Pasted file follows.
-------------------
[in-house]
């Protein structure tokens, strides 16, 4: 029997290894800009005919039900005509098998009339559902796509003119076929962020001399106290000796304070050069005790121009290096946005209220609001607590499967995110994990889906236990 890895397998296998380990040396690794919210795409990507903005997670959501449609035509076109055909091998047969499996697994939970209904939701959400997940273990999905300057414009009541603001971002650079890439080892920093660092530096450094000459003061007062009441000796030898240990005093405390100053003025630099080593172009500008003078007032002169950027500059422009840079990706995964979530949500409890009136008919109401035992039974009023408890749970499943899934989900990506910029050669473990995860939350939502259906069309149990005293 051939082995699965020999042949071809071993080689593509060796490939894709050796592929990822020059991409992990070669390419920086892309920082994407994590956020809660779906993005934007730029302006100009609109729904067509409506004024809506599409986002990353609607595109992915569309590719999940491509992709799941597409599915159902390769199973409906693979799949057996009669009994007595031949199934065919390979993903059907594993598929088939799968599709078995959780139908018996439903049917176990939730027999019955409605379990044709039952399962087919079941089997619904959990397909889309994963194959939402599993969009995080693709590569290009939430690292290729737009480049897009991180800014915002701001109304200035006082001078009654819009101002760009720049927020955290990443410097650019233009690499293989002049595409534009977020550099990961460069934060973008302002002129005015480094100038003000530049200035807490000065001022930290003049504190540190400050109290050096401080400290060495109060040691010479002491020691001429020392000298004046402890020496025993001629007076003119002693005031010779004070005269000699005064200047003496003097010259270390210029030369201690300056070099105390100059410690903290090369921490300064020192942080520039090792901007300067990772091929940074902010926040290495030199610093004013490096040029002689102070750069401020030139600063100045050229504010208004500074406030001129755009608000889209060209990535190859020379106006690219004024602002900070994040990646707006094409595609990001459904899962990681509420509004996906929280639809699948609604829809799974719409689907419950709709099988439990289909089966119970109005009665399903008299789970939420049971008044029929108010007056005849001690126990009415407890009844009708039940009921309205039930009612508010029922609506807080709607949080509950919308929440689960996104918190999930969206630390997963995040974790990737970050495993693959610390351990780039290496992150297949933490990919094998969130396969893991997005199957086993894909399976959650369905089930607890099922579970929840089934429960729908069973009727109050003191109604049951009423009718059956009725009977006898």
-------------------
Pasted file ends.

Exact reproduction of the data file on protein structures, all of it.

[in-house]
């Protein structure tokens, strides 16, 4: 029997290894800009005919039900005509098998009339559902796509003119076929962020001399106290000796304070050069005790121009290096946005209220609001607590499967995110994990889906236990 890895397998296998380990040396690794919210795409990507903005997670959501449609035509076109055909091998047969499996697994939970209904939701959400997940273990999905300057414009009541603001971002650079890439080892920093660092530096450094000459003061007062009441000796030898240990005093405390100053003025630099080593172009500008003078007032002169950027500059422009840079990706995964979530949500409890009136008919109401035992039974009023408890749970499943899934989900990506910029050669473990995860939350939502259906069309149990005293 051939082995699965020999042949071809071993080689593509060796490939894709050796592929990822020059991409992990070669390419920086892309920082994407994590956020809660779906993005934007730029302006100009609109729904067509409506004024809506599409986002990353609607595109992915569309590719999940491509992709799941597409599915159902390769199973409906693979799949057996009669009994007595031949199934065919390979993903059907594993598929088939799968599709078995959780139908018996439903049917176990939730027999019955409605379990044709039952399962087919079941089997619904959990397909889309994963194959939402599993969009995080693709590569290009939430690292290729737009480049897009991180800014915002701001109304200035006082001078009654819009101002760009720049927020955290990443410097650019233009690499293989002049595409534009977020550099990961460069934060973008302002002129005015480094100038003000530049200035807490000065001022930290003049504190540190400050109290050096401080400290060495109060040691010479002491020691001429020392000298004046402890020496025993001629007076003119002693005031010779004070005269000699005064200047003496003097010259270390210029030369201690300056070099105390100059410690903290090369921490300064020192942080520039090792901007300067990772091929940074902010926040290495030199610093004013490096040029002689102070750069401020030139600063100045050229504010208004500074406030001129755009608000889209060209990535190859020379106006690219004024602002900070994040990646707006094409595609990001459904899962990681509420509004996906929280639809699948609604829809799974719409689907419950709709099988439990289909089966119970109005009665399903008299789970939420049971008044029929108010007056005849001690126990009415407890009844009708039940009921309205039930009612508010029922609506807080709607949080509950919308929440689960996104918190999930969206630390997963995040974790990737970050495993693959610390351990780039290496992150297949933490990919094998969130396969893991997005199957086993894909399976959650369905089930607890099922579970929840089934429960729908069973009727109050003191109604049951009423009718059956009725009977006898």